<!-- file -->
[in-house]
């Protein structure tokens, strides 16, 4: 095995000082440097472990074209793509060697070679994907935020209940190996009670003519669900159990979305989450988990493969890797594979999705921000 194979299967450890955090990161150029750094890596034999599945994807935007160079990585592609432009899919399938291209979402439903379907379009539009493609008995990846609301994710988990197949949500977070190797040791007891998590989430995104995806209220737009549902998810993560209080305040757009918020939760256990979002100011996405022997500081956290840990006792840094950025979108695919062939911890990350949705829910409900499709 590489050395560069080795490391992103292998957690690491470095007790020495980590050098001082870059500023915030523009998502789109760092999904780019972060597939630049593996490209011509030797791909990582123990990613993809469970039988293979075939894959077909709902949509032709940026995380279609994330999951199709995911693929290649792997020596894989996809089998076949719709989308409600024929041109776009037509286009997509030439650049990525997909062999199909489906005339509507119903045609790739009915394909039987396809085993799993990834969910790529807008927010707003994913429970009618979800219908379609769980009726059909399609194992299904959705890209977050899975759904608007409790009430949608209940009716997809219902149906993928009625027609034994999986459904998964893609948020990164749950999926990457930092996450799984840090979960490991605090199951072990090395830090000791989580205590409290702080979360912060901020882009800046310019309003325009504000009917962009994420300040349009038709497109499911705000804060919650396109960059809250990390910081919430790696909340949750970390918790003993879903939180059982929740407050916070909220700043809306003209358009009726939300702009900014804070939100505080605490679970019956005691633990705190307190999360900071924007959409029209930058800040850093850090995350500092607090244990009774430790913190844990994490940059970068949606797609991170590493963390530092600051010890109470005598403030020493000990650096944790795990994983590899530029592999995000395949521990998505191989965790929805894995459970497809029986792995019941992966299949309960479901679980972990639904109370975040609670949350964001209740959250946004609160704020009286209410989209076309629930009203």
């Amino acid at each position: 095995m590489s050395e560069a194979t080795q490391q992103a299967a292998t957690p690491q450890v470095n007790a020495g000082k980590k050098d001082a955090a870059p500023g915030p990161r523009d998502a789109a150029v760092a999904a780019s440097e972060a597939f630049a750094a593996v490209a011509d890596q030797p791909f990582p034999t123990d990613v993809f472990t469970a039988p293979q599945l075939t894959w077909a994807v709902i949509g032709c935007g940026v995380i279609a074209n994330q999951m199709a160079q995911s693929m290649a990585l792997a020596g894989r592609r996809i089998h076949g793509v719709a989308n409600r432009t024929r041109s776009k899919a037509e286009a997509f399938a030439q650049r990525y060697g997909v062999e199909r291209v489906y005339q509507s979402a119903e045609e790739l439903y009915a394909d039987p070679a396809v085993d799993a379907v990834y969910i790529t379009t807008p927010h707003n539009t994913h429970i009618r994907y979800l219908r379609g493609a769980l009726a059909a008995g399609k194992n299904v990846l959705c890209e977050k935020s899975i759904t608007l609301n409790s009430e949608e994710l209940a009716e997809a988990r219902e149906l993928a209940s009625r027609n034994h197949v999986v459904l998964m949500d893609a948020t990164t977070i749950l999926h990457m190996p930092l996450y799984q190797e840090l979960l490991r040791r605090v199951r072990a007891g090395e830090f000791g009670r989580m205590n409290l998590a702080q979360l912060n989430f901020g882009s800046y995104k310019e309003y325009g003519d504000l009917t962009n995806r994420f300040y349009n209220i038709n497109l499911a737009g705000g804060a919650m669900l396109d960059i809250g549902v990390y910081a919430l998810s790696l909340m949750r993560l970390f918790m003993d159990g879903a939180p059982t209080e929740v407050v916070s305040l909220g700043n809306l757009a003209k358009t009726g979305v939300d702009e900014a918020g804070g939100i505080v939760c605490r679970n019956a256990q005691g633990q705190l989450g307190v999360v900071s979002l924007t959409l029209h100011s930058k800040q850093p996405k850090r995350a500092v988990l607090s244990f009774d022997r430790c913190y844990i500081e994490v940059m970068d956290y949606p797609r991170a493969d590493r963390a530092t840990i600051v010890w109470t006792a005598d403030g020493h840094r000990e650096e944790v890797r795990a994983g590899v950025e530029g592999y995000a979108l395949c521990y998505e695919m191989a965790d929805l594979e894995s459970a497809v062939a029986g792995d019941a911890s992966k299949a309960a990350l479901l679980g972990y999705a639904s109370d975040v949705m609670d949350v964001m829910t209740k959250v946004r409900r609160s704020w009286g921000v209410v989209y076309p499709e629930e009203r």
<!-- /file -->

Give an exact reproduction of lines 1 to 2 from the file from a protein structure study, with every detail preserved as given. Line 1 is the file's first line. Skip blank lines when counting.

[in-house]
């Protein structure tokens, strides 16, 4: 095995000082440097472990074209793509060697070679994907935020209940190996009670003519669900159990979305989450988990493969890797594979999705921000 194979299967450890955090990161150029750094890596034999599945994807935007160079990585592609432009899919399938291209979402439903379907379009539009493609008995990846609301994710988990197949949500977070190797040791007891998590989430995104995806209220737009549902998810993560209080305040757009918020939760256990979002100011996405022997500081956290840990006792840094950025979108695919062939911890990350949705829910409900499709 590489050395560069080795490391992103292998957690690491470095007790020495980590050098001082870059500023915030523009998502789109760092999904780019972060597939630049593996490209011509030797791909990582123990990613993809469970039988293979075939894959077909709902949509032709940026995380279609994330999951199709995911693929290649792997020596894989996809089998076949719709989308409600024929041109776009037509286009997509030439650049990525997909062999199909489906005339509507119903045609790739009915394909039987396809085993799993990834969910790529807008927010707003994913429970009618979800219908379609769980009726059909399609194992299904959705890209977050899975759904608007409790009430949608209940009716997809219902149906993928009625027609034994999986459904998964893609948020990164749950999926990457930092996450799984840090979960490991605090199951072990090395830090000791989580205590409290702080979360912060901020882009800046310019309003325009504000009917962009994420300040349009038709497109499911705000804060919650396109960059809250990390910081919430790696909340949750970390918790003993879903939180059982929740407050916070909220700043809306003209358009009726939300702009900014804070939100505080605490679970019956005691633990705190307190999360900071924007959409029209930058800040850093850090995350500092607090244990009774430790913190844990994490940059970068949606797609991170590493963390530092600051010890109470005598403030020493000990650096944790795990994983590899530029592999995000395949521990998505191989965790929805894995459970497809029986792995019941992966299949309960479901679980972990639904109370975040609670949350964001209740959250946004609160704020009286209410989209076309629930009203």